Thursday 18 March 2010

Haunting the heart

You Look Like Ants and Uri & Me, Courtyard Theatre, London

London Word Festival

Uri Geller, psychic and spoon-bender, is now perhaps best known for his involvement in the infamous, painfully and hypnotically embarrassing interview between Michael Jackson and Martin Bashir: it was Geller, a close friend of the late Michael’s in his final years (Jackson was even the best man at Geller’s 2001 wedding) who suggested to the singer he should go ahead with the filming. The advice was, as it happens, not exactly brilliant,  given that Bashir exposed Jackson’s state of mind as untouchably disturbing and outlandish; and yet on the other hand, the documentary left viewers feeling, if disquieted at Jackson’s statements and behaviors, also slightly repulsed by the interviewer’s manipulative pretense of friendship.

Nathan Penlington’s show Uri & Me, which was presented as a sort of special-guest-act before Stuart Silver’s You Look Like Ants at the London Word Festival on Monday night, has a touch of Bashir’s interview about it, because it (comically) fakes an interest in and admiration for Uri Geller, while in fact being a tongue-in-cheek exposé of how absolutely silly and just altogether weird the man is. So weird, in fact, that at some point one has to wonder whether after all Geller might suffer from proper delusions, and thus, like his friend Michael, he should not be made fun of. But then again, once you have heard him telling you in his soft-spoken Israeli accent how his role models are Barbara Bush and Arnold Schwarzenegger,  and once you have learned about how he built a fortune out of those delusions, any scruple of pity falls dead.

It turns out that Uri has written an infinite number of books (including fiction and even poetry), and has featured on a number of magazines, and has also been, pricelessly, the protagonist of a board game. Penlington works through the pile of written traces and memorabilia, using bent cutlery as bookmarks, reconstructing Geller’s biography and mixing it with excitingly successful magical experiments of his own, recreating the psychic testing Uri underwent in the 1970s. Partly, this is entertaining because Uri Geller himself appears to be an intrinsically comical object to any reasonable person. Partly, Penlington’s extensive research and fluid, friendly involvement of the audience is amused, amusing, and adorably geeky.

Nonetheless, on Monday it was the second act of the evening, Stuart Silver’s ‘new big picture show’ You Look Like Ants, which really raised high the roof beams, in a whirl of talking rabbits, mountain-climbing, physiotherapist teachings, and a very competently played ukulele. Silver (who was interviewed on CW in 2005) gave a performance that was quietly brilliant at understating its depth; it moved like an agile, talented acrobat performing an impossible routine with a serene smile, without hinting in the least to the muscular strength and effort at play. It distracted us with frivolity, scruffy and relaxed, and then surprised us with poetic impressions and profundities waiting around the corners - images of men standing in front of the Atlantic with England burning behind them, intuitions of heartbreaking insecurities and misunderstandings.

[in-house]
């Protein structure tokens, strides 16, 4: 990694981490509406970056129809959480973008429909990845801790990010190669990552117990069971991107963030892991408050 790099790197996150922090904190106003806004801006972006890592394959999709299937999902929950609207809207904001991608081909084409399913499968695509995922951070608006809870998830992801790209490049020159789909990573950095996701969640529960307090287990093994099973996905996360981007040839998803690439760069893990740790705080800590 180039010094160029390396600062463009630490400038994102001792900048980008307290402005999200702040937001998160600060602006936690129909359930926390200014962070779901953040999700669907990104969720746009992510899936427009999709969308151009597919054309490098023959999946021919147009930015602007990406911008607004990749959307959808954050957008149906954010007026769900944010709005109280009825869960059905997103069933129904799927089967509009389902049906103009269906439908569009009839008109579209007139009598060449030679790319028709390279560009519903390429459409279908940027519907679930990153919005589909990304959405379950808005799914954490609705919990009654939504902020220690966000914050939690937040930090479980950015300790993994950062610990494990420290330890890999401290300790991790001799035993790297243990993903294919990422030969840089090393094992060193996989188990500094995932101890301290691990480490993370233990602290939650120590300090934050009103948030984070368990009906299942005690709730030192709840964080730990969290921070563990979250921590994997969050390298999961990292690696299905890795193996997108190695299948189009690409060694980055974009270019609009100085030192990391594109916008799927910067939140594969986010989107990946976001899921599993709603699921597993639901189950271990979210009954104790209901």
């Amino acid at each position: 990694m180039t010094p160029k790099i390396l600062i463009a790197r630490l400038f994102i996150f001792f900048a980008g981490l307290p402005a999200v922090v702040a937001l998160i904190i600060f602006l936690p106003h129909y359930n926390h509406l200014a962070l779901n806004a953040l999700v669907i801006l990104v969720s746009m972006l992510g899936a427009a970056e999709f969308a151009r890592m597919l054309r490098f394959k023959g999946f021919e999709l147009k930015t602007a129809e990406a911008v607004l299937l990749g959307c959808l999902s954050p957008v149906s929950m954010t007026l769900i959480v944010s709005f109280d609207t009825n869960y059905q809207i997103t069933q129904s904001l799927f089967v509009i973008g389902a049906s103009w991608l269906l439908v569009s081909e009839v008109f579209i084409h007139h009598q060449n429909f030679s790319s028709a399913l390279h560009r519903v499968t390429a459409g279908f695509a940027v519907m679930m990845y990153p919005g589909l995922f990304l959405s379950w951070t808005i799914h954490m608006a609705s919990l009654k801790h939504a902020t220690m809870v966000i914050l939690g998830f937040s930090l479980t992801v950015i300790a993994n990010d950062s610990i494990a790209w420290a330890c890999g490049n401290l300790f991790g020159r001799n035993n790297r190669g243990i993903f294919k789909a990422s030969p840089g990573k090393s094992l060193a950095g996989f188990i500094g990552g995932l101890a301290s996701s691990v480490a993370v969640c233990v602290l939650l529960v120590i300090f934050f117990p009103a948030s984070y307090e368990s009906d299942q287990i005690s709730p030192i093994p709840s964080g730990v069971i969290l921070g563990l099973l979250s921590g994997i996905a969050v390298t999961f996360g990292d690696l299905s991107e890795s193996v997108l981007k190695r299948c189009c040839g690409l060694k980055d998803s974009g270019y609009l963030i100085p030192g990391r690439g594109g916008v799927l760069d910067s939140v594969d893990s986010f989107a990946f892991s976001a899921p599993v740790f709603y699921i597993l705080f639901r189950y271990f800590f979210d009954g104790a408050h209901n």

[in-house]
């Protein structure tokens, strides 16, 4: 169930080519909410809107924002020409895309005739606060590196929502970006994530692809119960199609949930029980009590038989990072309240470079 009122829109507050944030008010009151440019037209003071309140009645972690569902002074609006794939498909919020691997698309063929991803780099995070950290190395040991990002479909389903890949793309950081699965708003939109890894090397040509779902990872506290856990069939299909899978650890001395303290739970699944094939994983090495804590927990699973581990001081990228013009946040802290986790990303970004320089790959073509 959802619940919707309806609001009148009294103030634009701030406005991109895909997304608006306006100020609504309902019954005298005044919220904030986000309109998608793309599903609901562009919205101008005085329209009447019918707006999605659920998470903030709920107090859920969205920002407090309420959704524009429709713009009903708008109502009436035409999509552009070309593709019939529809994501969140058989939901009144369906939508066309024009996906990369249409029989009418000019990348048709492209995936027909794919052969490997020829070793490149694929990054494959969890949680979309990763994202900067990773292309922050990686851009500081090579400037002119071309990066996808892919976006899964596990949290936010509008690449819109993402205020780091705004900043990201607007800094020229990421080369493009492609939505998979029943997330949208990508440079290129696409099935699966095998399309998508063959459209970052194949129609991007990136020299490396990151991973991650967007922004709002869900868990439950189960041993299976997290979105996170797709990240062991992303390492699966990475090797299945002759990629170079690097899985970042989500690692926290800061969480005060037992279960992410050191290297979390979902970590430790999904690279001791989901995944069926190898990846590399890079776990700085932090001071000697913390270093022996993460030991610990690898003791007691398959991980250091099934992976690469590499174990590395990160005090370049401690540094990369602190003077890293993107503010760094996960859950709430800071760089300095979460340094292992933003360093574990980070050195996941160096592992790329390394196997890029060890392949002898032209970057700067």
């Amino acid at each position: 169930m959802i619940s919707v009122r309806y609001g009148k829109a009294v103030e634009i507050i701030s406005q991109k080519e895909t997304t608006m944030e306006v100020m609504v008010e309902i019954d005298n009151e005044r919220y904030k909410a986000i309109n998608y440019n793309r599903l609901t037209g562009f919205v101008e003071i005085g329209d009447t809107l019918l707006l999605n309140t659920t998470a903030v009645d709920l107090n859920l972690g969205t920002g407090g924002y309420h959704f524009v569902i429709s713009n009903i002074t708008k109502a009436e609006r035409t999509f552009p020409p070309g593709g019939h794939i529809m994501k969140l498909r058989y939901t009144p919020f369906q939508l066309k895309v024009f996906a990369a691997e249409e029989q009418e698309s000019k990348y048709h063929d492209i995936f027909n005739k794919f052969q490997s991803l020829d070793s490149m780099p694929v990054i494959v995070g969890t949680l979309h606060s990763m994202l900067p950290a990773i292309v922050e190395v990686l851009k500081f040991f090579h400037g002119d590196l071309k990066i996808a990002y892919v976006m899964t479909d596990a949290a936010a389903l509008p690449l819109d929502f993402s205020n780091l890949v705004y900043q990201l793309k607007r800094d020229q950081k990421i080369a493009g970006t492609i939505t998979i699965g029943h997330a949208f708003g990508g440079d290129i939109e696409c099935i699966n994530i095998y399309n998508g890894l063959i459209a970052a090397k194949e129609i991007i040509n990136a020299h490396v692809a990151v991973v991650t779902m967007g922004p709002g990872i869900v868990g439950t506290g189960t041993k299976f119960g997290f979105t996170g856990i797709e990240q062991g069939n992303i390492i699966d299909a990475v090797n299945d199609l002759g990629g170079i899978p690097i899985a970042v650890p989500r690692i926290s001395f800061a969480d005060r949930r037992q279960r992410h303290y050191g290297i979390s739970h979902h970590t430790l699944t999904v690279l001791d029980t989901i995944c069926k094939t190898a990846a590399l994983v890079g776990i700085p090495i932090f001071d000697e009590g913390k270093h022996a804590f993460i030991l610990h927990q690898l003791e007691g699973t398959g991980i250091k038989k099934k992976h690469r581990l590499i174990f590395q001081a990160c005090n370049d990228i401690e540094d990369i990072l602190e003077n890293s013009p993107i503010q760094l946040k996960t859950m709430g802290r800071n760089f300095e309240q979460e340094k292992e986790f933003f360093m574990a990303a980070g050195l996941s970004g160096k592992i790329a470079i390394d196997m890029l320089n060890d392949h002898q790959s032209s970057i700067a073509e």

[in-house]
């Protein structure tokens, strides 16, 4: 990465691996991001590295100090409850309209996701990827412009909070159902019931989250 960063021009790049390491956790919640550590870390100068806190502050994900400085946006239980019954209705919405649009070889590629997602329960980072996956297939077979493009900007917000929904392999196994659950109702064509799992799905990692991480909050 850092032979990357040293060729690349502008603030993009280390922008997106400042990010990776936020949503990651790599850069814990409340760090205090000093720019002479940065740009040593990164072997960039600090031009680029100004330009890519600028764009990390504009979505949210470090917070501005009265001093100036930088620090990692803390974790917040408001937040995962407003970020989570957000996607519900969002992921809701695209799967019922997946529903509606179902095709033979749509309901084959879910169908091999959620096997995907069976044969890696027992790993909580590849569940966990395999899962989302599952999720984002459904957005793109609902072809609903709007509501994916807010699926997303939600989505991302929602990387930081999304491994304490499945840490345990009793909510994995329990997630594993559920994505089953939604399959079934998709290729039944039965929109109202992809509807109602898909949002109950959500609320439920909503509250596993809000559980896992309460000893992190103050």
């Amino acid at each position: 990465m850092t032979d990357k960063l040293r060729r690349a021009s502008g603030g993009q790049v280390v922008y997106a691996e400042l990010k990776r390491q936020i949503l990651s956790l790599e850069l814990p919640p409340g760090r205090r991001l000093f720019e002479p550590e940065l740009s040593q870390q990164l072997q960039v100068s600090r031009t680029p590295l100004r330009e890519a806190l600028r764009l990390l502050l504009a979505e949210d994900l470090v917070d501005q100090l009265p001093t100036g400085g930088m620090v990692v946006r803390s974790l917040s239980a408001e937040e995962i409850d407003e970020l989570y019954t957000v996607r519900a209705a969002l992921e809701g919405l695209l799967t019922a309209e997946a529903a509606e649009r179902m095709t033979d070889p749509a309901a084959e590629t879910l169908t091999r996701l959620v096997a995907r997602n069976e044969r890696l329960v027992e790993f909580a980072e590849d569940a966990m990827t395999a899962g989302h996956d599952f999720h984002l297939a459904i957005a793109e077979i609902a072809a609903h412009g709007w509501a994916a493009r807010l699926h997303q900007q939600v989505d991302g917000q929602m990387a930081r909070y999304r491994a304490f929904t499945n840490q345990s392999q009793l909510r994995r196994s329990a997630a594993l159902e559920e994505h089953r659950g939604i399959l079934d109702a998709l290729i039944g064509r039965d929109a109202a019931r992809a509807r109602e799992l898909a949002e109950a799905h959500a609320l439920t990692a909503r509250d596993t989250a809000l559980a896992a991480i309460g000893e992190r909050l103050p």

Silver’s words kept leaving Cheshire cat’s smiles hanging in the air behind them, the full philosophical wit and insight only hitting us with a delay of a few seconds, or even re-emerging many hours later during a tube journey or a lunch-break walk – ‘I depend on people empathising with me in order to read my own mind’; ‘when I grow up I want to be a pilot; or a member of the cabin crew; or a passenger’. Silver, in a fully buttoned polo shirt, barely moved on the stage, apart from lying down on the floor for a few minutes; his head remained slightly cocked to one side, in a mixture of far-away detachment and absolute seriousness.

While in their shows they both play on an element of surrealism carried out in earnest, Penlington and Silver are actually taking very different paths. Both are bright and, of course, funny, but where Penlington sourced his materials externally, and benefited from scouting one of the least believable role models of the past century, Silver weaved a delicate thread of suggestive images that keep, even a few days later, haunting the heart.

One-off performance


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